Luke 16 contains a parable about a rich man and a poor beggar named Lazarus. Both die; Lazarus is taken to a place called “Abraham’s Bosom.” What is this place?
One traditional explanation understood Abraham’s Bosom as limbus partum, that is, the “Limbo of the Fathers.” Medieval Christians imagined a place of waiting just on the edge of hell where all the Old Testament saints were penned up and left to wait until Christ’s resurrection. Accordingly, when Christ died, He opened the gates of Limbo and led all the righteous Bible heroes who had lived before Him into heaven.
This explanation created a theological buffer zone between the old covenant and the new covenant. It allowed Christians to maintain that prior to the death and resurrection of Jesus, no one had admittance to Paradise. Critically, the Old Testament heroes were allowed into the new covenant Paradise while most Jews suffered in hell.
Despite the popularity of this teaching, it has never been an official church doctrine. Nevertheless, it survives in Protestant thought. Christ’s “harrowing of hell” remains a common belief among Catholics and Protestants. Some explain the enigmatic resurrection described in Matthew 27:52-53 as the transition point at which the souls of those Old Testament saints were released from “Abraham’s Bosom.”
However, these ideas don’t make sense in the context of first-century Jewish theology. To understand how Yeshua’s original audience would have understood His words, we must understand more about the first-century Jewish conception of the afterlife.
Notice that the parable assumes the existence of man’s immortal soul, one of the basic tenets of Pharisaic theology. Also, in keeping with Pharisaic Jewish thought, Yeshua’s parable assumed that at the moment of death, the undying soul of man leaves his body and departs to one of two possible destinations: reward or punishment.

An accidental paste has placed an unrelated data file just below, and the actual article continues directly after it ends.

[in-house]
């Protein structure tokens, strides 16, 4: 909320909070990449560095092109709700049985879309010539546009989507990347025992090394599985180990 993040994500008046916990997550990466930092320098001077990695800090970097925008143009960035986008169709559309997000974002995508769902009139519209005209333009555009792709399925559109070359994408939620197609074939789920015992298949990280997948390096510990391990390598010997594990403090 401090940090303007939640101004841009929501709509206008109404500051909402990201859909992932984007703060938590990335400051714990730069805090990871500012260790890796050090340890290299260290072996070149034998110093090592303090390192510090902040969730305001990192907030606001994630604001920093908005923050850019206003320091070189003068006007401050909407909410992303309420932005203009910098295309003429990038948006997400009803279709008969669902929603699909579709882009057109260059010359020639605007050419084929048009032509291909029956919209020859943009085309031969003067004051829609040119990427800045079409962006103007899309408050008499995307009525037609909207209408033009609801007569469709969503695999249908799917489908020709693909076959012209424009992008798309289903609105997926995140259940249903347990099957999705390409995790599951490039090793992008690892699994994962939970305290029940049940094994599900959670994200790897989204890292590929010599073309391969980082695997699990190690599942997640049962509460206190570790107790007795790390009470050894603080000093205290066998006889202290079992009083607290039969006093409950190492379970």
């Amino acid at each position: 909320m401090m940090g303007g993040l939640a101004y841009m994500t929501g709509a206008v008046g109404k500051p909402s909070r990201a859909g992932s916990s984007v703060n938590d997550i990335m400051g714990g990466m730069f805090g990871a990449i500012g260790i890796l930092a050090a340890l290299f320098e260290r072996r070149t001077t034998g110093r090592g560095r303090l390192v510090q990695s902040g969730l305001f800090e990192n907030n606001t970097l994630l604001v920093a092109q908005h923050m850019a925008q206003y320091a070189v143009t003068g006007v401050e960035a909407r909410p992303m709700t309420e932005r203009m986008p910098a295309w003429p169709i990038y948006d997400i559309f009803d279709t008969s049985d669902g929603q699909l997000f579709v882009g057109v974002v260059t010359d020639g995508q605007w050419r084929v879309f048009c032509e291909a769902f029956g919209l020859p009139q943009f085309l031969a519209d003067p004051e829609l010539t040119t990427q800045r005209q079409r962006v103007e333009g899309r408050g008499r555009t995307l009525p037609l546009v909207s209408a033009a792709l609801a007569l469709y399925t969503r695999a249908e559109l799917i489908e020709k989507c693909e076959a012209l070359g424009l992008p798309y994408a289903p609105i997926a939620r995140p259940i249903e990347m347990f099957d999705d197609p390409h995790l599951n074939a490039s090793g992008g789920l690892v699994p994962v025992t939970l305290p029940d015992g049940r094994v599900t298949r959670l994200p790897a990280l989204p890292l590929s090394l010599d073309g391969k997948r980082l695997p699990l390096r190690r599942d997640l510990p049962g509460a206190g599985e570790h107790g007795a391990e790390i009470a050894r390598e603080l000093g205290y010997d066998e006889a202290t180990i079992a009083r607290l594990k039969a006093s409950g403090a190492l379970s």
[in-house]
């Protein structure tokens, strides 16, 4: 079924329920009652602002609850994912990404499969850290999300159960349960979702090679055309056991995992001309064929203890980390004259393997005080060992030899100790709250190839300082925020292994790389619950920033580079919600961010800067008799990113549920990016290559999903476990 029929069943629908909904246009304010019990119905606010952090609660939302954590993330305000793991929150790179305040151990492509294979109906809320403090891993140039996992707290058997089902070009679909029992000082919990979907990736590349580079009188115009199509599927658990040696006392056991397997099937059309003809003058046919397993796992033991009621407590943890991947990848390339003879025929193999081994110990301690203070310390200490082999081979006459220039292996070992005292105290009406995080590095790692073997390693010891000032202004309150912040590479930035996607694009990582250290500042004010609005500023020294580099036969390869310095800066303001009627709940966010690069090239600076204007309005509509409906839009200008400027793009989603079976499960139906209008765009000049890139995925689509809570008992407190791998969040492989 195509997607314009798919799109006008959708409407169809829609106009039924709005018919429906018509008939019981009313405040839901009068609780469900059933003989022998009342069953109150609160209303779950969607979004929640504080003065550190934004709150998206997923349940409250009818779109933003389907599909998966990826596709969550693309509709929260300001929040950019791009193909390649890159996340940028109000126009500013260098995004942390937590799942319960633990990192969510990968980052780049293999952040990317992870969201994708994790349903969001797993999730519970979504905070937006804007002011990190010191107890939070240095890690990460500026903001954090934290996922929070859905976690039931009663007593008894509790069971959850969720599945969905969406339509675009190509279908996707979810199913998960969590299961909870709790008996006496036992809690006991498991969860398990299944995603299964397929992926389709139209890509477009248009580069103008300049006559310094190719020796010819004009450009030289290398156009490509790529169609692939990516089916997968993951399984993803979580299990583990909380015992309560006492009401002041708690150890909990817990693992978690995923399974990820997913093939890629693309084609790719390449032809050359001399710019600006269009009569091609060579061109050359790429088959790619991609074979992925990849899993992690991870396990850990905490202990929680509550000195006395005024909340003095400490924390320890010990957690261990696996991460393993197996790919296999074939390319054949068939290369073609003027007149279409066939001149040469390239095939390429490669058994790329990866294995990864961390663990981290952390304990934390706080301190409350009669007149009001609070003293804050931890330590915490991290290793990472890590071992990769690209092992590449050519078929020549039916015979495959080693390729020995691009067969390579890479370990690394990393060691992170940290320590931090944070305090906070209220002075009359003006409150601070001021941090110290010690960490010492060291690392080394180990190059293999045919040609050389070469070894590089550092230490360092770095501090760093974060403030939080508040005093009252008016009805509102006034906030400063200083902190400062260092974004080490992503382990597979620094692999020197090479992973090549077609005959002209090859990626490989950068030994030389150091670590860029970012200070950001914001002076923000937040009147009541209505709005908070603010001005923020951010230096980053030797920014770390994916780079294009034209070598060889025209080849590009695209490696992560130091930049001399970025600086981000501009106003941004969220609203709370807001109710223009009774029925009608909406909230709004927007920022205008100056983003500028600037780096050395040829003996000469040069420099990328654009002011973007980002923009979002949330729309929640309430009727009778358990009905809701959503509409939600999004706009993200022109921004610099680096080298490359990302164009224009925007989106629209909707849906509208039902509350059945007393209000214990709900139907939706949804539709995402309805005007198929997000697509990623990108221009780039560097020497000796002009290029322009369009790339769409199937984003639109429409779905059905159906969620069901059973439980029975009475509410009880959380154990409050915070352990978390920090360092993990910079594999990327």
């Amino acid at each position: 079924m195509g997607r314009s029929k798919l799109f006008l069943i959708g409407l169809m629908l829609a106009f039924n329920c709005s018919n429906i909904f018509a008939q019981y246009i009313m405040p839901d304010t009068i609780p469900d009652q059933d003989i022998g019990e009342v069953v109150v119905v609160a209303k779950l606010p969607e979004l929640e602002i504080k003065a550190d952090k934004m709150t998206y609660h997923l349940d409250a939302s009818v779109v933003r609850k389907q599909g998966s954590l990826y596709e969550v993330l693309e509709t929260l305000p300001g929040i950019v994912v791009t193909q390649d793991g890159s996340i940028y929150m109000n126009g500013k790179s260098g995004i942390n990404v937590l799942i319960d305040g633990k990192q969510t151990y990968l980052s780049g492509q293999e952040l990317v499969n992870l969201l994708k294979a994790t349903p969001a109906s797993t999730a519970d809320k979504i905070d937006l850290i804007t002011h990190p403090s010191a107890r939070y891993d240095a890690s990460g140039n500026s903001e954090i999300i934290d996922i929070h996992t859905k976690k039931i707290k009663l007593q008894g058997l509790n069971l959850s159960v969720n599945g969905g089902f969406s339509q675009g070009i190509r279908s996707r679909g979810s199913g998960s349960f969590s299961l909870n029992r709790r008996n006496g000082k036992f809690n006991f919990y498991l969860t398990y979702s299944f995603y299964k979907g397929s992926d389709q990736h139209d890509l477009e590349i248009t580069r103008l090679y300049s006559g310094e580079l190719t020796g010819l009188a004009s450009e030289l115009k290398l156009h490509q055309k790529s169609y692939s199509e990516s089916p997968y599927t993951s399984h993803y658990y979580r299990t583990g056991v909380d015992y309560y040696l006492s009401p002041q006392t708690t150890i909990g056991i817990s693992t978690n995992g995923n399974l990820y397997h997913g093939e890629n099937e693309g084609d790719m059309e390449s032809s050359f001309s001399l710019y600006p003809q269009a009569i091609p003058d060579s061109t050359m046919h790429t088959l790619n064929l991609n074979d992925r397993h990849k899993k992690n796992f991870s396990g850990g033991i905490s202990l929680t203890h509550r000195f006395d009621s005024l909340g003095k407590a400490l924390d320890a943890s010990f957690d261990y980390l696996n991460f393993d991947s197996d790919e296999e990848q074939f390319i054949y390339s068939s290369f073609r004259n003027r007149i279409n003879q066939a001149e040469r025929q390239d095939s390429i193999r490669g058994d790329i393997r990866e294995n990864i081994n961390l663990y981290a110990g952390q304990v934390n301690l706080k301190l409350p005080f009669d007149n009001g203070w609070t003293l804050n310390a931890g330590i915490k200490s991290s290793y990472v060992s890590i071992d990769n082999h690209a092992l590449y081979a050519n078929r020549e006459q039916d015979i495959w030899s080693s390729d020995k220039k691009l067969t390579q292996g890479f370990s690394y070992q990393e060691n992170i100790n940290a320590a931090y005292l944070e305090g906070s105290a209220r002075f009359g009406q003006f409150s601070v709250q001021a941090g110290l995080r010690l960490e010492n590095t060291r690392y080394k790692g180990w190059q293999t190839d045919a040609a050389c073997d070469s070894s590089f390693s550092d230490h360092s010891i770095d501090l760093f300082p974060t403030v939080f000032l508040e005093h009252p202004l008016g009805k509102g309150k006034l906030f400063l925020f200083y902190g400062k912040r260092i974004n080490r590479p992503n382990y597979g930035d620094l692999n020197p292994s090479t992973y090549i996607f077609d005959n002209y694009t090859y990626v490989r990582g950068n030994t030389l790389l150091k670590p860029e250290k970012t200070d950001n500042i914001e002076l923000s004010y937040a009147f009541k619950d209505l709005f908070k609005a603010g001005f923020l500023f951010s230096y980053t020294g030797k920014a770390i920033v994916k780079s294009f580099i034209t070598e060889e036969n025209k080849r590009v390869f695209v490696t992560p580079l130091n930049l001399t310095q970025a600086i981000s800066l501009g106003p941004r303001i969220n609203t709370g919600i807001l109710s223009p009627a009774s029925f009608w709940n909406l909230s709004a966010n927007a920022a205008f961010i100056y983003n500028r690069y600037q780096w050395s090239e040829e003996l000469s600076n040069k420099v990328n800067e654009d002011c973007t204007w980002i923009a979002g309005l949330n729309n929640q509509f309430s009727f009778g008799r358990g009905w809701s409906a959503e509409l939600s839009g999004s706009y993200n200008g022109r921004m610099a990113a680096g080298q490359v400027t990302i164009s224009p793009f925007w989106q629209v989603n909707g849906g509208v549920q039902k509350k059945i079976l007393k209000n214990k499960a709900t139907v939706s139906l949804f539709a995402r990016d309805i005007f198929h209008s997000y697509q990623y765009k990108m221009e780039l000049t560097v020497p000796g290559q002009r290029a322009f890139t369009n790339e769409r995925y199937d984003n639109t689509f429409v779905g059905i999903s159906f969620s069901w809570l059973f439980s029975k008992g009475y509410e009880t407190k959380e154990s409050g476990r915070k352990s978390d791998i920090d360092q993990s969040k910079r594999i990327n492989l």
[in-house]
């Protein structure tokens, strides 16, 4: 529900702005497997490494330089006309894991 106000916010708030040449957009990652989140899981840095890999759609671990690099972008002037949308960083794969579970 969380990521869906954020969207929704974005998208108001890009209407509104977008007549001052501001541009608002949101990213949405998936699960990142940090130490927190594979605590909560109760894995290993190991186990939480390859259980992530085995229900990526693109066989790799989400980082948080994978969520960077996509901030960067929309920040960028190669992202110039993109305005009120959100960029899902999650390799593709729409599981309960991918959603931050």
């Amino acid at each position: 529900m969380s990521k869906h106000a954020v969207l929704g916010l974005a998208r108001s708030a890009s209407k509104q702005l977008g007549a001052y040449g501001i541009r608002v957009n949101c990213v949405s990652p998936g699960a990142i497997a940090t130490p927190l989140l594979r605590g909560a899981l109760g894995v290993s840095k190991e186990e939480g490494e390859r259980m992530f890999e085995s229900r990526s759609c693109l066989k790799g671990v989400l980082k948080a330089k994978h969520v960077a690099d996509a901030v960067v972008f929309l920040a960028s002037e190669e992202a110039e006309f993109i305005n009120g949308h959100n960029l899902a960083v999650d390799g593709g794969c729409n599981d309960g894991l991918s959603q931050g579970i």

Souls that departed to the place of reward went to Paradise. The word paradise (pardes) is a Persian loan word that appears in both Hebrew and Greek (and Latin and English) to describe the place of the soul’s reward after death. According to the Pharisees, the souls of the righteous wait in Paradise for the resurrection of the dead, at which point they will be returned to their bodies.
To be in Abraham’s Bosom meant to be with Abraham. In that sense, one might speak of “Abraham’s Bosom” as simply another term for Paradise. In Jewish literature, “going to Abraham” is idiomatic for going to Paradise.
More specifically, the term might refer to reclining at Abraham’s side, like those reclining at a banquet. Each guest reclining around the table leaned on his left elbow, and as two or more reclined beside one another, the head of one man was near the breast of the man who lay behind him. He was, therefore, said “to lie in the bosom” of the other.
The Greek word kolpos, ordinarily translated as “bosom,” can be understood as “lap.” In that case, “Abraham’s Bosom” might mean “Abraham’s lap.” Lazarus took his place with father Abraham like a child who takes his place in his father’s lap.
The term is probably an expansion on the common Biblical Hebrew euphemisms for death: “gathered to his people” and “gathered to his fathers.”
Messianic Jewish pioneer, Rabbi Yechiel Tzvi Lichtenstein, points out that the term is synonymous with another common euphemism for death and Paradise: “embrace of the righteous.” It does appear in one passage in the Talmud: “Today he sits in Abraham’s lap.” According to Lichtenstein, Rashi interpreted the talmudic phrase “Today he sits in Abraham’s lap” to mean, “He died that day.”
Rabbinic literature also speaks of angels escorting the souls of the righteous into Paradise: “When a holy man leaves this world, three companies of angels attend him” (Talmud).
As Yeshua described the soul of Lazarus being carried by angels to Abraham’s Bosom, He spoke in the common terms and idioms of Pharisaic theology to describe the death of the righteous. The Paradise to which Lazarus went was not Limbo; it was the same Paradise of which Paul the Pharisee spoke when he said that “to be absent from the body [is to be] at home with the Lord” (2 Corinthians 5:8).